13. The method of forming a large number of monocrystalline semiconductor regions on a surface of an insulator as defined in claim 1, wherein said connecting regions have a smaller thickness than that of said island regions.
14. The method of forming a large number of monocrystalline semiconductor regions on a surface of an insulator as defined in claim 1, wherein said connecting regions are narrower than said island regions.
15. The method of forming a large number of monocrystalline semiconductor regions on a surface of an insulator as defined in claim 1, wherein said insulator is a film of insulating material formed on a sheet member.
16. The method of forming a large number of monocrystalline semiconductor regions on a surface of an insulator as defined in claim 15, wherein said film of insulating material is selected from the group consisting of SiO2 and Si3 N4.
17. The method of forming a large number of monocrystalline semiconductor regions on a surface of an insulator as defined in claim 1, wherein said insulator is a sheet of amorphous quartz or glass.
18. The method of forming a large number of monocrystalline semiconductor regions on a surface of an insulator as defined in claim 1, wherein the monocrystalline semiconductor regions are formed so that the uniform orientation is of a (100) plane.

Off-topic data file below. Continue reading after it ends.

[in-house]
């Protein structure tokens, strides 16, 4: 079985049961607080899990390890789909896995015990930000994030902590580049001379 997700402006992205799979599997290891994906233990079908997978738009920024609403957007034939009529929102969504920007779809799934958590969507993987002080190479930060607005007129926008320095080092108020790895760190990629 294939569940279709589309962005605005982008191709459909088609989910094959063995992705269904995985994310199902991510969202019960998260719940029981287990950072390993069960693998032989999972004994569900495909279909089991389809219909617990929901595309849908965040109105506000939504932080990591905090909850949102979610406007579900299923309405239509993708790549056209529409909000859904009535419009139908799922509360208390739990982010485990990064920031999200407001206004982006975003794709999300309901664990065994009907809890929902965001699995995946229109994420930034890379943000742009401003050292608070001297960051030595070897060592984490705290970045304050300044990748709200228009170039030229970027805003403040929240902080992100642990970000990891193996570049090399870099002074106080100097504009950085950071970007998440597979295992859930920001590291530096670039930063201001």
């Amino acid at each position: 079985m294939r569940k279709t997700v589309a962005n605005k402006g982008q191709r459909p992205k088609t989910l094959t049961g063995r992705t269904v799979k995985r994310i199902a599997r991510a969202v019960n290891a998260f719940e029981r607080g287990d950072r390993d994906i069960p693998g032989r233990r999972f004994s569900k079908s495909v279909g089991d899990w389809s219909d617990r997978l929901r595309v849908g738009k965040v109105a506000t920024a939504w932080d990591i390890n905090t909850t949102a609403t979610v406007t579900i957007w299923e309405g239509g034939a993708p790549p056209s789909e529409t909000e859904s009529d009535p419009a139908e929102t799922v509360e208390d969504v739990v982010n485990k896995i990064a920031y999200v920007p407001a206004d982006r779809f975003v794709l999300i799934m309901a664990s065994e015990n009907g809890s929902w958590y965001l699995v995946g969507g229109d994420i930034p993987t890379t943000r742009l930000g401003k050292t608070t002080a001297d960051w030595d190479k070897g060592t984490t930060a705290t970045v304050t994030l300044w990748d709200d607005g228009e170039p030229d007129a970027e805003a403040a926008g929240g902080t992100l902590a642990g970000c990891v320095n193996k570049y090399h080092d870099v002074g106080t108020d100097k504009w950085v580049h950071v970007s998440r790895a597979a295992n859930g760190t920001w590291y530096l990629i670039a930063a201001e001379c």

19. A method of forming a large number of monocrystalline semiconductor regions on a surface of an insulator, the monocrystalline semiconductor regions having a uniform orientation, comprising the steps of:
(a) forming a semiconductor layer consisting of a polycrystalline or amorphous semiconductor on said surface of said insulator;
(b) patterning said semiconductor layer to form a large number of island regions with connecting regions connecting said island regions to one another in a predetermined direction, said connecting regions having a cross-sectional area in a direction at right angles to said predetermined direction which is smaller than that of said island regions;
(c) melting and regrowing said island regions and said connecting regions sequentially in said predetermined direction so as to form said monocrystalline semiconductor regions having said uniform orientation; and
(d) removing said connecting regions.
20. The method of forming a large number of monocrystalline semiconductor regions on a surface of an insulator as defined in claim 12, including the further step, before said step (a), wherein said insulator is prepared so as to have a flat surface on one surface thereof, and wherein said island regions and connecting regions are formed on said flat surface.
21. The method of forming a large number of monocrystalline semiconductor regions on a surface of an insulator as defined in claim 20, comprising the further step, between said steps (b) and (c), of covering said island regions and said connecting regions with an insulator.